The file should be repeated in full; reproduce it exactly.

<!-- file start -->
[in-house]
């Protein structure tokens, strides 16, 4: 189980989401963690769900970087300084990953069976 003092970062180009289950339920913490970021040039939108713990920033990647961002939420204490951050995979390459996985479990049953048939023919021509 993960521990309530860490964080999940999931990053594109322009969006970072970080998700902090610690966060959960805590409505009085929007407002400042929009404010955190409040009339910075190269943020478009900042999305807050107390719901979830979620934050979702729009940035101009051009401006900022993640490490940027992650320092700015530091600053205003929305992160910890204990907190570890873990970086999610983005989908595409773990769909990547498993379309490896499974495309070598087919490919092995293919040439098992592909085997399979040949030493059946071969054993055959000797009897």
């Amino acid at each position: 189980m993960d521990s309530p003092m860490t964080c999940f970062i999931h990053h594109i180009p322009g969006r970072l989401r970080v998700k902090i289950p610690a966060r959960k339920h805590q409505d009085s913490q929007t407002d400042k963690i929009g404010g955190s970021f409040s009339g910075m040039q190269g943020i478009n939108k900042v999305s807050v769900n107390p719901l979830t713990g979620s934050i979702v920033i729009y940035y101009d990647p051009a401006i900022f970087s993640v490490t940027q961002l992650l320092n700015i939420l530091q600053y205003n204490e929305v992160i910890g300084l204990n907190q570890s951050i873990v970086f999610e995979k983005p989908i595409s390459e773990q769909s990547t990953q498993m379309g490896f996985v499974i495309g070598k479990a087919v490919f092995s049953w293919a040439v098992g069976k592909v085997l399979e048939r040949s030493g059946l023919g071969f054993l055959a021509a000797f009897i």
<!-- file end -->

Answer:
[in-house]
């Protein structure tokens, strides 16, 4: 189980989401963690769900970087300084990953069976 003092970062180009289950339920913490970021040039939108713990920033990647961002939420204490951050995979390459996985479990049953048939023919021509 993960521990309530860490964080999940999931990053594109322009969006970072970080998700902090610690966060959960805590409505009085929007407002400042929009404010955190409040009339910075190269943020478009900042999305807050107390719901979830979620934050979702729009940035101009051009401006900022993640490490940027992650320092700015530091600053205003929305992160910890204990907190570890873990970086999610983005989908595409773990769909990547498993379309490896499974495309070598087919490919092995293919040439098992592909085997399979040949030493059946071969054993055959000797009897």
């Amino acid at each position: 189980m993960d521990s309530p003092m860490t964080c999940f970062i999931h990053h594109i180009p322009g969006r970072l989401r970080v998700k902090i289950p610690a966060r959960k339920h805590q409505d009085s913490q929007t407002d400042k963690i929009g404010g955190s970021f409040s009339g910075m040039q190269g943020i478009n939108k900042v999305s807050v769900n107390p719901l979830t713990g979620s934050i979702v920033i729009y940035y101009d990647p051009a401006i900022f970087s993640v490490t940027q961002l992650l320092n700015i939420l530091q600053y205003n204490e929305v992160i910890g300084l204990n907190q570890s951050i873990v970086f999610e995979k983005p989908i595409s390459e773990q769909s990547t990953q498993m379309g490896f996985v499974i495309g070598k479990a087919v490919f092995s049953w293919a040439v098992g069976k592909v085997l399979e048939r040949s030493g059946l023919g071969f054993l055959a021509a000797f009897i």